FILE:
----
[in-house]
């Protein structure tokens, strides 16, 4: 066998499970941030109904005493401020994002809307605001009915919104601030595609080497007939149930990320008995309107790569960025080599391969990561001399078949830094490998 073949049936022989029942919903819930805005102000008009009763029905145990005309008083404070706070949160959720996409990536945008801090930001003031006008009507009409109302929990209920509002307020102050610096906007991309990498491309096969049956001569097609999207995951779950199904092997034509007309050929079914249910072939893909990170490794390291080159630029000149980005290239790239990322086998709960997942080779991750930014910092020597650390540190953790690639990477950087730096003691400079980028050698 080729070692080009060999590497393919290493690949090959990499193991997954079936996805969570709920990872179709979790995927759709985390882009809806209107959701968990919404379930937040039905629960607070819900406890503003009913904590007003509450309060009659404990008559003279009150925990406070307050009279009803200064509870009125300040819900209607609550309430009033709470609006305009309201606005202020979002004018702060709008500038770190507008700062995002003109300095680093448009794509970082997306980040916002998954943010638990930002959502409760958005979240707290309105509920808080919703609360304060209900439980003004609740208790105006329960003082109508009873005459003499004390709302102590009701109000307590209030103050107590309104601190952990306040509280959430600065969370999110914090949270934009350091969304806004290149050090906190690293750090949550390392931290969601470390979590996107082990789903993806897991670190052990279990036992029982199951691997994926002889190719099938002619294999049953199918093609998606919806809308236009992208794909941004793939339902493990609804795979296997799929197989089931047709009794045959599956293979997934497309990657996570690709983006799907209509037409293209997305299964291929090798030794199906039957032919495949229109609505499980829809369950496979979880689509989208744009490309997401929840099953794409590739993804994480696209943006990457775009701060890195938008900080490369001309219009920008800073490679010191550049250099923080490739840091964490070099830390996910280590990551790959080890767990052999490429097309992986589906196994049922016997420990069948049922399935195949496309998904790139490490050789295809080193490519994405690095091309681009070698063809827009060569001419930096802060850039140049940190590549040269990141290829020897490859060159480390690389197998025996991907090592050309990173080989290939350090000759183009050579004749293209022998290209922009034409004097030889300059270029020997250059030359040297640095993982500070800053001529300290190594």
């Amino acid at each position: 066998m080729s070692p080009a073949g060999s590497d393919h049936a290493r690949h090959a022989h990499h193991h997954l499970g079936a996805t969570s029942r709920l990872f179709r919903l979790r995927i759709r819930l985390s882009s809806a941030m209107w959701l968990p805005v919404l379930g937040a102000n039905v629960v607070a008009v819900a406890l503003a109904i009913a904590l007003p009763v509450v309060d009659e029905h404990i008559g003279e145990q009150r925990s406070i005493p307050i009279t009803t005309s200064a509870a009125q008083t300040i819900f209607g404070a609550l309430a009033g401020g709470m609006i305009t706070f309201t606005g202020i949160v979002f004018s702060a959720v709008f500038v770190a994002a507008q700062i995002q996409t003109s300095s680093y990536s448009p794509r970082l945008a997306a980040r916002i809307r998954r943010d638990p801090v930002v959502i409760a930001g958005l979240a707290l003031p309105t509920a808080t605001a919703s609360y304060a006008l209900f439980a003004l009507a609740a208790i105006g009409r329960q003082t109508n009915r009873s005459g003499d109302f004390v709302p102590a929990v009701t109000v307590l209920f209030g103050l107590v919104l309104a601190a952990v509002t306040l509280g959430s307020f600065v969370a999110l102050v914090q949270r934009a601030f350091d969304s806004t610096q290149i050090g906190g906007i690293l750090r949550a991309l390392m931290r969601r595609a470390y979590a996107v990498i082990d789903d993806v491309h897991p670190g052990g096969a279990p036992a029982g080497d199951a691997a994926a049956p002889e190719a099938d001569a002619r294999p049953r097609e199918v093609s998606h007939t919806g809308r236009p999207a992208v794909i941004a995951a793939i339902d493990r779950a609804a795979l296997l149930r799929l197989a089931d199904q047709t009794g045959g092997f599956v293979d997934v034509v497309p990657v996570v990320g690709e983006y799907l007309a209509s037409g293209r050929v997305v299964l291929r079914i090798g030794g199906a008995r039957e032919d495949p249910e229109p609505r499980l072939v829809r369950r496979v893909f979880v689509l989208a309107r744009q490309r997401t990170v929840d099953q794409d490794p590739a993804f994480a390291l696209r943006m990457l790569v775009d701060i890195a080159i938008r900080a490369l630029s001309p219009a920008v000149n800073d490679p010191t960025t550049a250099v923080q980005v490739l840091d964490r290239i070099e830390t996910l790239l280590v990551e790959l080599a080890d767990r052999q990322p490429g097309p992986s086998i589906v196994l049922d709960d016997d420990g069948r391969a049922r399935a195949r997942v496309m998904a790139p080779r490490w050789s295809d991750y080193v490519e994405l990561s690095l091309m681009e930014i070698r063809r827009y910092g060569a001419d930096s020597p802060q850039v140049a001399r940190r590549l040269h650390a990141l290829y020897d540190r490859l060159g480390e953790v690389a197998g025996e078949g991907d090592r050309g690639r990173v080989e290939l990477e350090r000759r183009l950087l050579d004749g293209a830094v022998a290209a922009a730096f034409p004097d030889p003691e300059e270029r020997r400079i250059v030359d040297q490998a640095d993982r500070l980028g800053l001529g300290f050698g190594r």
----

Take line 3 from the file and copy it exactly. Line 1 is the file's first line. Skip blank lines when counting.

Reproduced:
């Amino acid at each position: 066998m080729s070692p080009a073949g060999s590497d393919h049936a290493r690949h090959a022989h990499h193991h997954l499970g079936a996805t969570s029942r709920l990872f179709r919903l979790r995927i759709r819930l985390s882009s809806a941030m209107w959701l968990p805005v919404l379930g937040a102000n039905v629960v607070a008009v819900a406890l503003a109904i009913a904590l007003p009763v509450v309060d009659e029905h404990i008559g003279e145990q009150r925990s406070i005493p307050i009279t009803t005309s200064a509870a009125q008083t300040i819900f209607g404070a609550l309430a009033g401020g709470m609006i305009t706070f309201t606005g202020i949160v979002f004018s702060a959720v709008f500038v770190a994002a507008q700062i995002q996409t003109s300095s680093y990536s448009p794509r970082l945008a997306a980040r916002i809307r998954r943010d638990p801090v930002v959502i409760a930001g958005l979240a707290l003031p309105t509920a808080t605001a919703s609360y304060a006008l209900f439980a003004l009507a609740a208790i105006g009409r329960q003082t109508n009915r009873s005459g003499d109302f004390v709302p102590a929990v009701t109000v307590l209920f209030g103050l107590v919104l309104a601190a952990v509002t306040l509280g959430s307020f600065v969370a999110l102050v914090q949270r934009a601030f350091d969304s806004t610096q290149i050090g906190g906007i690293l750090r949550a991309l390392m931290r969601r595609a470390y979590a996107v990498i082990d789903d993806v491309h897991p670190g052990g096969a279990p036992a029982g080497d199951a691997a994926a049956p002889e190719a099938d001569a002619r294999p049953r097609e199918v093609s998606h007939t919806g809308r236009p999207a992208v794909i941004a995951a793939i339902d493990r779950a609804a795979l296997l149930r799929l197989a089931d199904q047709t009794g045959g092997f599956v293979d997934v034509v497309p990657v996570v990320g690709e983006y799907l007309a209509s037409g293209r050929v997305v299964l291929r079914i090798g030794g199906a008995r039957e032919d495949p249910e229109p609505r499980l072939v829809r369950r496979v893909f979880v689509l989208a309107r744009q490309r997401t990170v929840d099953q794409d490794p590739a993804f994480a390291l696209r943006m990457l790569v775009d701060i890195a080159i938008r900080a490369l630029s001309p219009a920008v000149n800073d490679p010191t960025t550049a250099v923080q980005v490739l840091d964490r290239i070099e830390t996910l790239l280590v990551e790959l080599a080890d767990r052999q990322p490429g097309p992986s086998i589906v196994l049922d709960d016997d420990g069948r391969a049922r399935a195949r997942v496309m998904a790139p080779r490490w050789s295809d991750y080193v490519e994405l990561s690095l091309m681009e930014i070698r063809r827009y910092g060569a001419d930096s020597p802060q850039v140049a001399r940190r590549l040269h650390a990141l290829y020897d540190r490859l060159g480390e953790v690389a197998g025996e078949g991907d090592r050309g690639r990173v080989e290939l990477e350090r000759r183009l950087l050579d004749g293209a830094v022998a290209a922009a730096f034409p004097d030889p003691e300059e270029r020997r400079i250059v030359d040297q490998a640095d993982r500070l980028g800053l001529g300290f050698g190594r």